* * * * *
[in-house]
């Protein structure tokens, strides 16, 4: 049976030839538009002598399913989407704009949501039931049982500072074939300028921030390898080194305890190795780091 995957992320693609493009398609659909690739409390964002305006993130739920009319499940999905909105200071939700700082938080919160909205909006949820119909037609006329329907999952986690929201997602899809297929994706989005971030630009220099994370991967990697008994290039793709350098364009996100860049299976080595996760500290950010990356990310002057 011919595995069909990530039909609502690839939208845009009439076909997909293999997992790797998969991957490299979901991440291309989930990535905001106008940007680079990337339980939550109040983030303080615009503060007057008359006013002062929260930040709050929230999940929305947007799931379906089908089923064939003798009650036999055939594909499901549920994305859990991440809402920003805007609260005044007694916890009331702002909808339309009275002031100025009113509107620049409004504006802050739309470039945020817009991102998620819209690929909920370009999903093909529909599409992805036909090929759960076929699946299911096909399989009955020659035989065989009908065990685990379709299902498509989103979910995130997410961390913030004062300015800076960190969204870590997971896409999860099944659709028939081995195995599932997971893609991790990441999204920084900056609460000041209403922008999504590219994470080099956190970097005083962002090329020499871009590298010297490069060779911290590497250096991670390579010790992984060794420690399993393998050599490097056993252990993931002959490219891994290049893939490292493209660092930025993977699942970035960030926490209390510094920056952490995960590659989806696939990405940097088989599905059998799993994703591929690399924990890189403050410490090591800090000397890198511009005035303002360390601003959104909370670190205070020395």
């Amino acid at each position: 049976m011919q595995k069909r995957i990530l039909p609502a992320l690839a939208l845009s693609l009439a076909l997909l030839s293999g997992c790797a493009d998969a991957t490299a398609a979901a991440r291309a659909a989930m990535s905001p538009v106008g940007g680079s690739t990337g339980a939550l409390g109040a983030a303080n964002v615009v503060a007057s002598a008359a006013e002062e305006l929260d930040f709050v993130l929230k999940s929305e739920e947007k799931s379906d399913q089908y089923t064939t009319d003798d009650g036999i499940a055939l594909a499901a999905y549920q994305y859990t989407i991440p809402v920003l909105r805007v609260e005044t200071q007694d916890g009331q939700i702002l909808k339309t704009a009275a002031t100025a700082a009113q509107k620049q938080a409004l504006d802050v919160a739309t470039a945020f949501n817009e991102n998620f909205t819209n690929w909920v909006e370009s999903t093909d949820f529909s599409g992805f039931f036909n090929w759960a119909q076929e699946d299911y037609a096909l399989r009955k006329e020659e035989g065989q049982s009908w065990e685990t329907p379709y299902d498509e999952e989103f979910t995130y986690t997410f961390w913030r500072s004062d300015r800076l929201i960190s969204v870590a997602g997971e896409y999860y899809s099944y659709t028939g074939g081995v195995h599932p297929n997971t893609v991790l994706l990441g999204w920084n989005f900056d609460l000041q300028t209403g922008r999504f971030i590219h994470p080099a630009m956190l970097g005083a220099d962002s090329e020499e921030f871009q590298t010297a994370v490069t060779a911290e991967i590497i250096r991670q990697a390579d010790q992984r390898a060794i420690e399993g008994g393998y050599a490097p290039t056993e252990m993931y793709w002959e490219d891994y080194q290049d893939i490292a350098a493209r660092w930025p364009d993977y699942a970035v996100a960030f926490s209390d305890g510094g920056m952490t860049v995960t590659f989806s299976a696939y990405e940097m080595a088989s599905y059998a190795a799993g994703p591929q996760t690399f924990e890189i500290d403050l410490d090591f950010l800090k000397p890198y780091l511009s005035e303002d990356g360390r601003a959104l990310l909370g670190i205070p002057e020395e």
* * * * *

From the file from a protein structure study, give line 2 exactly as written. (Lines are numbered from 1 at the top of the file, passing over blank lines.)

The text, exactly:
């Protein structure tokens, strides 16, 4: 049976030839538009002598399913989407704009949501039931049982500072074939300028921030390898080194305890190795780091 995957992320693609493009398609659909690739409390964002305006993130739920009319499940999905909105200071939700700082938080919160909205909006949820119909037609006329329907999952986690929201997602899809297929994706989005971030630009220099994370991967990697008994290039793709350098364009996100860049299976080595996760500290950010990356990310002057 011919595995069909990530039909609502690839939208845009009439076909997909293999997992790797998969991957490299979901991440291309989930990535905001106008940007680079990337339980939550109040983030303080615009503060007057008359006013002062929260930040709050929230999940929305947007799931379906089908089923064939003798009650036999055939594909499901549920994305859990991440809402920003805007609260005044007694916890009331702002909808339309009275002031100025009113509107620049409004504006802050739309470039945020817009991102998620819209690929909920370009999903093909529909599409992805036909090929759960076929699946299911096909399989009955020659035989065989009908065990685990379709299902498509989103979910995130997410961390913030004062300015800076960190969204870590997971896409999860099944659709028939081995195995599932997971893609991790990441999204920084900056609460000041209403922008999504590219994470080099956190970097005083962002090329020499871009590298010297490069060779911290590497250096991670390579010790992984060794420690399993393998050599490097056993252990993931002959490219891994290049893939490292493209660092930025993977699942970035960030926490209390510094920056952490995960590659989806696939990405940097088989599905059998799993994703591929690399924990890189403050410490090591800090000397890198511009005035303002360390601003959104909370670190205070020395």